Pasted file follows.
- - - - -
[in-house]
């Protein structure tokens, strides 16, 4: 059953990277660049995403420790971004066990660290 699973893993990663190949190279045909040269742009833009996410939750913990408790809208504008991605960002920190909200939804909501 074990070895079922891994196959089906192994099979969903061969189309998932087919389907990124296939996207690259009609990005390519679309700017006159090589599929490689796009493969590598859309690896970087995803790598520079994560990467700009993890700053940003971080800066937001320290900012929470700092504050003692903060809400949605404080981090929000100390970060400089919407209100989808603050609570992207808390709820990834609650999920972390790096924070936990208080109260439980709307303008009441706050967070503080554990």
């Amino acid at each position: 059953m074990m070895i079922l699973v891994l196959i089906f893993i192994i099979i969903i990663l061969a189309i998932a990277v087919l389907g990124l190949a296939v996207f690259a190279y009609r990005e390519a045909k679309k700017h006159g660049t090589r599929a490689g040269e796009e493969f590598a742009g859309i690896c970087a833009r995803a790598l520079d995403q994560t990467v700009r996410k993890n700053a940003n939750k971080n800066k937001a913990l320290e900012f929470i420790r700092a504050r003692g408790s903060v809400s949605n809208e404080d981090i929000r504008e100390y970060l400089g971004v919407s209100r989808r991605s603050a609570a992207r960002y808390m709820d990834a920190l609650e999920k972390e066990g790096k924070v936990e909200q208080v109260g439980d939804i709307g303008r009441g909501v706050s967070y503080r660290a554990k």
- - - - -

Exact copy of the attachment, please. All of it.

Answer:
[in-house]
């Protein structure tokens, strides 16, 4: 059953990277660049995403420790971004066990660290 699973893993990663190949190279045909040269742009833009996410939750913990408790809208504008991605960002920190909200939804909501 074990070895079922891994196959089906192994099979969903061969189309998932087919389907990124296939996207690259009609990005390519679309700017006159090589599929490689796009493969590598859309690896970087995803790598520079994560990467700009993890700053940003971080800066937001320290900012929470700092504050003692903060809400949605404080981090929000100390970060400089919407209100989808603050609570992207808390709820990834609650999920972390790096924070936990208080109260439980709307303008009441706050967070503080554990």
């Amino acid at each position: 059953m074990m070895i079922l699973v891994l196959i089906f893993i192994i099979i969903i990663l061969a189309i998932a990277v087919l389907g990124l190949a296939v996207f690259a190279y009609r990005e390519a045909k679309k700017h006159g660049t090589r599929a490689g040269e796009e493969f590598a742009g859309i690896c970087a833009r995803a790598l520079d995403q994560t990467v700009r996410k993890n700053a940003n939750k971080n800066k937001a913990l320290e900012f929470i420790r700092a504050r003692g408790s903060v809400s949605n809208e404080d981090i929000r504008e100390y970060l400089g971004v919407s209100r989808r991605s603050a609570a992207r960002y808390m709820d990834a920190l609650e999920k972390e066990g790096k924070v936990e909200q208080v109260g439980d939804i709307g303008r009441g909501v706050s967070y503080r660290a554990k």